FIA given custody of Rawalpindi cleric for seven days

Updated Jul 01 2020

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ATC has handed over Agha Iftikharuddin Mirza to FIA for hurling threats and abuses at Justice Qazi Faez Isa and other judges of the Supreme Court. — AFP/File
ATC has handed over Agha Iftikharuddin Mirza to FIA for hurling threats and abuses at Justice Qazi Faez Isa and other judges of the Supreme Court. — AFP/File

ISLAMABAD: An Anti-Terrorism Court (ATC) on Tuesday handed over the custody of Rawalpindi-based cleric Agha Iftikharuddin Mirza to the Federal Investigation Agency (FIA) for seven days for hurling threats and abuses at Justice Qazi Faez Isa and other judges of the Supreme Court in a video lecture that went viral on social media.

In a related development, Mirza filed an affidavit in the Supreme Court, tendering unconditional apology and claiming that in a “private meeting” he “unintentionally” utte­r­ed some words against honourable judges. He also claimed that the video was neither recorded nor made viral on social media with his consent.

Last week, the Chief Justice of Pakistan had taken suo motu notice of the video containing derogatory, contemptuous and scandalous language against the judiciary, specifically Justice Isa.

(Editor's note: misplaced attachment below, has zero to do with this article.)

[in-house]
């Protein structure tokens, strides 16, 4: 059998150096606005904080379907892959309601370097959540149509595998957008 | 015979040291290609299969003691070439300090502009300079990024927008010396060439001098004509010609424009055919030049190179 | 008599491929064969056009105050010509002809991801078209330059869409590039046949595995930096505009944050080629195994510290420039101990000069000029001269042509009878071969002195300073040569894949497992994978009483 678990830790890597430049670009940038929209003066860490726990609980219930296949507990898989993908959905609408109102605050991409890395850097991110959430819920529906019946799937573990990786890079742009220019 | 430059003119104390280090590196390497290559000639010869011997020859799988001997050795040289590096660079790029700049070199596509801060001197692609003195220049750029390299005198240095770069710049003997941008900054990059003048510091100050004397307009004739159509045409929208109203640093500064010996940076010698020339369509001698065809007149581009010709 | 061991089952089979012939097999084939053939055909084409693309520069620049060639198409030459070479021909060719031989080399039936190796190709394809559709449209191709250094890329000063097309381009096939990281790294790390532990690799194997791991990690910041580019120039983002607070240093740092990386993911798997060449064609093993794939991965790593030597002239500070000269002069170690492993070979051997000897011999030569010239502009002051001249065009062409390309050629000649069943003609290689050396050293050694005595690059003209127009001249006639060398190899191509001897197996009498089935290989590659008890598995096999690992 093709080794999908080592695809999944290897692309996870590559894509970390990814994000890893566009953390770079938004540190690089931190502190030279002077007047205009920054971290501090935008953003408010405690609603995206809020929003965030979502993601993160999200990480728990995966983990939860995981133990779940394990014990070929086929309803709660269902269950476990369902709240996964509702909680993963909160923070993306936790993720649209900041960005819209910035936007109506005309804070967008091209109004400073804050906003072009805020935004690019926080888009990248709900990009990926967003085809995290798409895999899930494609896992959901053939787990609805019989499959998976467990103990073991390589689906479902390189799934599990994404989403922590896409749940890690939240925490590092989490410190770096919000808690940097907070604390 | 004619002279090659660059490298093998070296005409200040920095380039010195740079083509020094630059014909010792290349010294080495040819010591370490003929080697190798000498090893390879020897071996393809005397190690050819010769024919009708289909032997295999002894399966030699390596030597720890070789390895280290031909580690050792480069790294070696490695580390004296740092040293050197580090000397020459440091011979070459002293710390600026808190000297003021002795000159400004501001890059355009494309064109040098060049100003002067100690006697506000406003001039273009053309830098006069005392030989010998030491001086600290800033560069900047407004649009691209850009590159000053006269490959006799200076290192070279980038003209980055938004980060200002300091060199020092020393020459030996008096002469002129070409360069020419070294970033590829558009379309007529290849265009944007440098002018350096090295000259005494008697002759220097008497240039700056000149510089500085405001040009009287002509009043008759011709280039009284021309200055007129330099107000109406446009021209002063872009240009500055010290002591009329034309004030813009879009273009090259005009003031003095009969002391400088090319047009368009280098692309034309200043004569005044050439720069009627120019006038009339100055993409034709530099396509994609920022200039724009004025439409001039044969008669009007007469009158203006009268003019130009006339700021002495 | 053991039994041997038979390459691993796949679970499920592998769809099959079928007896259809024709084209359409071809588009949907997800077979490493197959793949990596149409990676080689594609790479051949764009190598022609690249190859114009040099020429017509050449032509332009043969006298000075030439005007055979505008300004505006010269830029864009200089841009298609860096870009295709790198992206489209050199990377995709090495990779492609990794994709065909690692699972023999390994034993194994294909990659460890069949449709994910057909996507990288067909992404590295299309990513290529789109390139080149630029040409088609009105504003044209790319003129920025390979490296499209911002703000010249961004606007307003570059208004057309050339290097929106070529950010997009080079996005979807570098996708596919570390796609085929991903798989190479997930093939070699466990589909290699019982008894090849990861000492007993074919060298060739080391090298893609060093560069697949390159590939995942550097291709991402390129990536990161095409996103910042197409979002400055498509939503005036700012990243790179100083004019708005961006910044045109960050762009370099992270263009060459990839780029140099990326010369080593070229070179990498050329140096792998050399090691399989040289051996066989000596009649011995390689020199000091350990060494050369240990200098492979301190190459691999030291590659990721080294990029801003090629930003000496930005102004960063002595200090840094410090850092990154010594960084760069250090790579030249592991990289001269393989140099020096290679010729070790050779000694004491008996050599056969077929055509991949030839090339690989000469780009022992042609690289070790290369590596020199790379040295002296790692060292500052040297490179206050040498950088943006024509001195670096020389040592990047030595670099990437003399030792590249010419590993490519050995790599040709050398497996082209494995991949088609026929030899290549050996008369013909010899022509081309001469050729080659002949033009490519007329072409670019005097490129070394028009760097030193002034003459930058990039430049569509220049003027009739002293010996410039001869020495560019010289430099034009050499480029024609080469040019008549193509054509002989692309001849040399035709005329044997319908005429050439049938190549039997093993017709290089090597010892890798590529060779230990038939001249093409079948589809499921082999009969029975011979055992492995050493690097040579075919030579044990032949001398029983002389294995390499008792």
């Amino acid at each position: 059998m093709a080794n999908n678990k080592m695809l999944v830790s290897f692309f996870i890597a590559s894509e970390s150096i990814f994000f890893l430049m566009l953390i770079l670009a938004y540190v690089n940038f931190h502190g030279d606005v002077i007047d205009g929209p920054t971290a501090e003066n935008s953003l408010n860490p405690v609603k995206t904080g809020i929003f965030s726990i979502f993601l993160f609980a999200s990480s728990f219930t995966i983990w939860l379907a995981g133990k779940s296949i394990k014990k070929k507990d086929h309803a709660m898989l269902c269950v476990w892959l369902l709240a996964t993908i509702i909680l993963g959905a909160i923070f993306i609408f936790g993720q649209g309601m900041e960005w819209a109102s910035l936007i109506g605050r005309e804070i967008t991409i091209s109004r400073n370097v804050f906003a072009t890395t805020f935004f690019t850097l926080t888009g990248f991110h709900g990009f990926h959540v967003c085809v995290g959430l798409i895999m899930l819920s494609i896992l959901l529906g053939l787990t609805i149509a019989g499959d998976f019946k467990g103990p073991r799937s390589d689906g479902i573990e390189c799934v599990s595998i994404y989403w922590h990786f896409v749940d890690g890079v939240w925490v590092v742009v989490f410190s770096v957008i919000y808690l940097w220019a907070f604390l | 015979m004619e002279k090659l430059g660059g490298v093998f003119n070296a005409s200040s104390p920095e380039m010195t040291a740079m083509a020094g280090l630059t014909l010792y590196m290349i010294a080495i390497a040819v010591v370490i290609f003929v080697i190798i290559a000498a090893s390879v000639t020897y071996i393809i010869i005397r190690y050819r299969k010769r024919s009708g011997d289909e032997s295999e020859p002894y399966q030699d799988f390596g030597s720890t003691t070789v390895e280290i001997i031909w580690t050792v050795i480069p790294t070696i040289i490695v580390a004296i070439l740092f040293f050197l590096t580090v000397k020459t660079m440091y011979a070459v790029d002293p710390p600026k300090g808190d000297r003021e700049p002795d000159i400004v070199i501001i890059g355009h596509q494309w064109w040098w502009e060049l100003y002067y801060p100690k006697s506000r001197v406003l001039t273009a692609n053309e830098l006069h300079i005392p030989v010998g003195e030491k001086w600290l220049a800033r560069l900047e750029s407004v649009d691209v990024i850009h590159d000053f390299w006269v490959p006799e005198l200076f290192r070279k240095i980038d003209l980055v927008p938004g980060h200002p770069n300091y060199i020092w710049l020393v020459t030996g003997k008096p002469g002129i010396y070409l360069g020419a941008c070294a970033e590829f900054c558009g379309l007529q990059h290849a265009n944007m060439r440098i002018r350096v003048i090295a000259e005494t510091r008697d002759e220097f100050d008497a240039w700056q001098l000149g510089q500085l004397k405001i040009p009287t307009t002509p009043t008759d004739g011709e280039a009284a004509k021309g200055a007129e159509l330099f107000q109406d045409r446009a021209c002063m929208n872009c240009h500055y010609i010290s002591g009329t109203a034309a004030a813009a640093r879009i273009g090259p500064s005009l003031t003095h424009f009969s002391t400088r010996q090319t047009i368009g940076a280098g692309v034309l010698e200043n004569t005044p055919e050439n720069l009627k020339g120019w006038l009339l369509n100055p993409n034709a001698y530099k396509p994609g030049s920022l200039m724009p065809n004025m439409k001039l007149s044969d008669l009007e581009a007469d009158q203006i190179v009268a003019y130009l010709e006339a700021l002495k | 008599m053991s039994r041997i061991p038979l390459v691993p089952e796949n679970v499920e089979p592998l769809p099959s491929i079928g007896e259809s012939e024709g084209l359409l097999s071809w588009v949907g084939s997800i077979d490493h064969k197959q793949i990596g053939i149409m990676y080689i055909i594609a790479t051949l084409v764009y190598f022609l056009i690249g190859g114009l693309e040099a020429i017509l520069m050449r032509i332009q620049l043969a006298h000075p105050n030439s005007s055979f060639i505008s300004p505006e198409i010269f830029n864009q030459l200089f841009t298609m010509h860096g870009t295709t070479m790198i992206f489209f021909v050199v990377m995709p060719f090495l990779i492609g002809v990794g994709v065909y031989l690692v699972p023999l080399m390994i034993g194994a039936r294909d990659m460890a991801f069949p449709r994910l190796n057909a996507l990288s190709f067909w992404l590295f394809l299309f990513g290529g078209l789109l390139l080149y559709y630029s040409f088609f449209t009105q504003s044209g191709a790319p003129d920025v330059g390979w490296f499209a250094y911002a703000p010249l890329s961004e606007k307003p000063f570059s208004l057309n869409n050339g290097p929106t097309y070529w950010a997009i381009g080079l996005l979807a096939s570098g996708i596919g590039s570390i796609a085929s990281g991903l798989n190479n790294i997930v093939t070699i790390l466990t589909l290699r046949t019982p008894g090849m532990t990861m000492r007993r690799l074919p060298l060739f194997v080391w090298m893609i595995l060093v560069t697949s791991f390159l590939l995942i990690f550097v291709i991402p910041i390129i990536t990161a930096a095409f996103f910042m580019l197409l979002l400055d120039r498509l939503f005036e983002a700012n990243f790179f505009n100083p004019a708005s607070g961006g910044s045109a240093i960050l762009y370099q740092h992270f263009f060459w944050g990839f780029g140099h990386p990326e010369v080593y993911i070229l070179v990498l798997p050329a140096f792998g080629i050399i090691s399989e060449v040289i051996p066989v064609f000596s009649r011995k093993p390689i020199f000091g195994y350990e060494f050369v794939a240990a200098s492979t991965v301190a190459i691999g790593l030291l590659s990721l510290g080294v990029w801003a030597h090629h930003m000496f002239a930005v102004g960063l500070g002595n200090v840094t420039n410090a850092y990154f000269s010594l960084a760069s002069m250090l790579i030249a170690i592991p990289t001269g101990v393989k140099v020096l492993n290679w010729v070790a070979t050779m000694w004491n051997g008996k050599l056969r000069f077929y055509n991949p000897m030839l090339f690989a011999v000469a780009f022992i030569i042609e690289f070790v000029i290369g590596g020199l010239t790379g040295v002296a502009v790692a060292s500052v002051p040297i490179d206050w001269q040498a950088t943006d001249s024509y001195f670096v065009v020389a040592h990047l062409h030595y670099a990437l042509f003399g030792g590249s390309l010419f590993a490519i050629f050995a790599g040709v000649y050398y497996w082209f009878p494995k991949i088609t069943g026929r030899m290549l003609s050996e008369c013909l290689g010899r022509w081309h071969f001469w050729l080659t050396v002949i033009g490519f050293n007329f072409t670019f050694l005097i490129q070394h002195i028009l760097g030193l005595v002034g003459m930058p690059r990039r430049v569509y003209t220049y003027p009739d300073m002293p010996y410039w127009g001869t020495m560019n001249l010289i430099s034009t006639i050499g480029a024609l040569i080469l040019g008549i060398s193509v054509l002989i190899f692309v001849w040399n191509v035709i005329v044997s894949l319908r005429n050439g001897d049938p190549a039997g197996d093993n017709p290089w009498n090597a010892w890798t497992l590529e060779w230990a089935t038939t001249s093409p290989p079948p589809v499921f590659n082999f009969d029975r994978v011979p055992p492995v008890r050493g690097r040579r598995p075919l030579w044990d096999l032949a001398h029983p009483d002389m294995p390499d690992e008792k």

On Tuesday, the FIA produced Mirza before ATC Judge Raja Jawad Abbas Hassan and sought his custody on physical remand for interrogating him to reach his accomplices.

Iftikharuddin tells SC video recorded without his consent

The court approved the physical remand for seven days with a directive for the investigation agency to get him medically examined.

Mriza is facing proceedings under the Prevention of Electronic Crime Act, 2016, Section 6 of the Anti-Terrorism Act, as well as Section 500 of the Pakistan Penal Code (PPC).

Section 6 of the ATA deals with the definition of terrorism by explaining that any threat if designed to coerce and intimidate or overawe the government or the public or a section of the public or community or any threat for the purpose of advancing a religious, sectarian or ethnic cause, intimidating and terrorising the public, social sectors, media persons, business community or attacking the civilians, including damaging property by ransacking, looting, arson or by any other means, government officials, installations, security forces or law enforcement agencies, is also an act of terrorism.

Section 500 of the PPC suggests punishment that may extend to two years with fine for defamation.

The affidavit submitted to the Supreme Court by Mirza stated: “In a private meeting during conversation [he] unintentionally uttered some words against judiciary, honourable judges. [He] has lots of regrets, and feels sorry for those words; he seeks unconditional apology and surrenders himself at mercy of the honourable Supreme Court of Pakistan.”

While taking suo motu notice of the contemptuous video clip, Chief Justice Gulzar Ahmed had regretted the state of affairs.

However, the attorney general assured the apex court that whatever had happened was not acceptable to the government.

Published in Dawn, July 1st, 2020